Scientists at Albert Einstein College of Medicine of Yeshiva University have devised a laboratory test for predicting whether microbicides against HIV are safe for human use. The researchers have also discovered why several supposedly “safe” microbicides made women more susceptible to HIV infection. The study appears today in the online version of the Journal of Infectious Diseases.
For years, scientists have been trying to develop a topical vaginal microbicide for preventing transmission of HIV, the virus that causes AIDS. A safe and effective microbicide would help protect women in settings where male condoms are not used — a common situation in many cultures. The need for an HIV microbicide is especially urgent in Africa, where AIDS is the leading cause of death and where women account for six out of ten of those living with HIV.
Several microbicide gels have been assessed in clinical trials after passing laboratory and animal safety tests. But with just one exception, all the microbicides were found to be ineffective against HIV; and two of the gels — nonoxynol-9 and cellulose sulfate — actually increased the risk of HIV infection in women.
“Our goal was to develop assays that are predictive of safety before proceeding to clinical trials that typically cost millions of dollars, involve thousands of women, and take many years,” says study leader Betsy C. Herold, M.D., professor of pediatrics, of microbiology & immunology, and of obstetrics & gynecology and women’s health at Einstein.
In evaluating a microbicide’s safety, researchers look primarily for signs that the chemical inflames cells of the vaginal lining, or epithelium. That could cause more harm than good: When the epithelium becomes inflamed, T cells flock to the damaged area — which might actually encourage HIV infection, since T cells are the main targets of HIV.
Dr. Herold theorized that another mechanism may also compromise a microbicide’s safety. The cells of the vaginal epithelium normally are tightly packed together, forming an impermeable barrier to HIV. If a microbicide disrupts the barrier’s structural integrity, HIV would be able to slip through the gaps and infect circulating T cells.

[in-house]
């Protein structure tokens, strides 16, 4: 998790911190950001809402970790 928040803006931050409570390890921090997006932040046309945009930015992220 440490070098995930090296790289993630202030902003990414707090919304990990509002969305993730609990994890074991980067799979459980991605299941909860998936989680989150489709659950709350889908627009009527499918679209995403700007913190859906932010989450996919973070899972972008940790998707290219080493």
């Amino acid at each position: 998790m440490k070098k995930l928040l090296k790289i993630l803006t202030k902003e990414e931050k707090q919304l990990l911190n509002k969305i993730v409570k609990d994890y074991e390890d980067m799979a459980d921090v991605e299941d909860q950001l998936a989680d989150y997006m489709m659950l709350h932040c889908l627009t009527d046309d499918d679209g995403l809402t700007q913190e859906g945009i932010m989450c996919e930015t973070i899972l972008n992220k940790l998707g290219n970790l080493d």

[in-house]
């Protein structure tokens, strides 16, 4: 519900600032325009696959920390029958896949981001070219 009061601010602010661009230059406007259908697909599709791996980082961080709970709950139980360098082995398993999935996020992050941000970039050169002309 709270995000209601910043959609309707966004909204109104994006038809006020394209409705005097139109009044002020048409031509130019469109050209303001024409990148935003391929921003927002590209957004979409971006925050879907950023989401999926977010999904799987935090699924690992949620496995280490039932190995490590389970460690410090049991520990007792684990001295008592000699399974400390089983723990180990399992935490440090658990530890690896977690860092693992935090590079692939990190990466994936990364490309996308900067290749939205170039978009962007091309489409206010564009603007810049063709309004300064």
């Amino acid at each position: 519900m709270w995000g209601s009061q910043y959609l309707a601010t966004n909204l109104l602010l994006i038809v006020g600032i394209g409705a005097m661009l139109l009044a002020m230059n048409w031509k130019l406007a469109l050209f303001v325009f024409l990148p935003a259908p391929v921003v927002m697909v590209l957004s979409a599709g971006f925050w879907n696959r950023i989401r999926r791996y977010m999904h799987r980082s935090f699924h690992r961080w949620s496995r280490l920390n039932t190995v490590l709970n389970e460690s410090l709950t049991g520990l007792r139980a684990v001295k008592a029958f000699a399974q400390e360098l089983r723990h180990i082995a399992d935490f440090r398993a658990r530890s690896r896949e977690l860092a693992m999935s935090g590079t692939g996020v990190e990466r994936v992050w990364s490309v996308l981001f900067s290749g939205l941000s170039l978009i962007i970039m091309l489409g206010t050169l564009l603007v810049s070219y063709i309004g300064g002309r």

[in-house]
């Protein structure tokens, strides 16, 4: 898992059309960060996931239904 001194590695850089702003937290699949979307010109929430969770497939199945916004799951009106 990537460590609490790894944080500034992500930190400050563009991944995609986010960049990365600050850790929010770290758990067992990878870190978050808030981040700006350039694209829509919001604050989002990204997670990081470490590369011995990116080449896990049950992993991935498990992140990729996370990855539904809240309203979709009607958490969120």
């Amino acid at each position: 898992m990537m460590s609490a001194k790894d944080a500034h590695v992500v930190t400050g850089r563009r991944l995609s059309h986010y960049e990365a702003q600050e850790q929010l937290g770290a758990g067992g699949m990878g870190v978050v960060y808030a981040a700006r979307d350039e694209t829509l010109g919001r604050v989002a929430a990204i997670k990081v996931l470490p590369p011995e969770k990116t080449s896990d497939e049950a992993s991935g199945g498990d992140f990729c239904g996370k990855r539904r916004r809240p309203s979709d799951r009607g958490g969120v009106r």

To test this theory, Pedro Mesquita, a postdoctoral fellow in Dr. Herold’s lab, developed a model that mimicked the genital tract environment. It was composed of two chambers separated by a barrier of cultured human cells that form tight junctions. After treating the epithelial cells with different microbicides, the researchers tested the barrier’s permeability to HIV by placing HIV in the upper chamber, T cells in the lower chamber, and then monitoring the infection of the T cells over time.
When the epithelial barrier was treated with placebo, HIV was unable to pass through to the lower chamber, leaving the T cells uninfected. “But when we applied nonoxynol-9, the virus went right through the barrier and infected the T cells,” says Dr. Herold. This result was no surprise, since nonoxynol-9 is a detergent, a class of chemicals known to be disruptive to cells. What was surprising, she says, was to observe the same result with cellulose sulfate ─ a sulfated polymer that is not a detergent and was shown to be safe in all of the other bioassays and in early clinical trials. These findings may explain the unanticipated clinical trial results in which use of cellulose sulfate was associated with an increase in HIV transmission.
The researchers later tested their model on two other microbicide candidates now being evaluated in large-scale clinical efficacy trials. Both drugs — tenofovir and PRO 2000 —performed well by not disrupting the epithelial barrier.
“Our findings strongly suggest that microbicides can increase the risk of HIV infection through a mechanism other that inflammation — namely, by disrupting the protective epithelial cell barrier,” says Dr. Herold. “If confirmed by further study, this assay should be used early on to screen for microbicide safety before advancing a product to clinical trials involving thousands of women,” she adds.
Dr. Herold is also developing animal models for evaluating microbicides. Since these models use actual epithelial tissue, they could offer even better predictions of microbicide safety.
Dr. Herold’s paper, “Disruption of tight junctions by cellulose sulfate facilitates HIV infection: Model of microbicide safety,” was published July 8, 2009 in the online version of the Journal of Infectious Diseases. All research was conducted at Einstein. Pedro M. M. Mesquita, Ph.D., was the lead author. Other Einstein co-authors were Natalia Cheshenko, Sarah S. Wilson, Mohak Mhatre, Esmeralda Guzman, Esra Fakioglu, and Marla J. Keller.
About Albert Einstein College of Medicine of Yeshiva University
Albert Einstein College of Medicine of Yeshiva University is one of the nation’s premier centers for research, medical education and clinical investigation. It is the home to some 2,000 faculty members, 750 M.D. students, 350 Ph.D. students (including 125 in combined M.D./Ph.D. programs) and 380 postdoctoral investigators. Last year, Einstein received more than $130 million in support from the NIH. This includes the funding of major research centers at Einstein in diabetes, cancer, liver disease, and AIDS. Other areas where the College of Medicine is concentrating its efforts include developmental brain research, neuroscience, cardiac disease, and initiatives to reduce and eliminate ethnic and racial health disparities. Through its extensive affiliation network involving five hospital centers in the Bronx, Manhattan and Long Island – which includes Montefiore Medical Center, The University Hospital and Academic Medical Center for Einstein – the College runs one of the largest post-graduate medical training program in the United States, offering approximately 150 residency programs to more than 2,500 physicians in training.
Source: Albert Einstein College of Medicine of Yeshiva University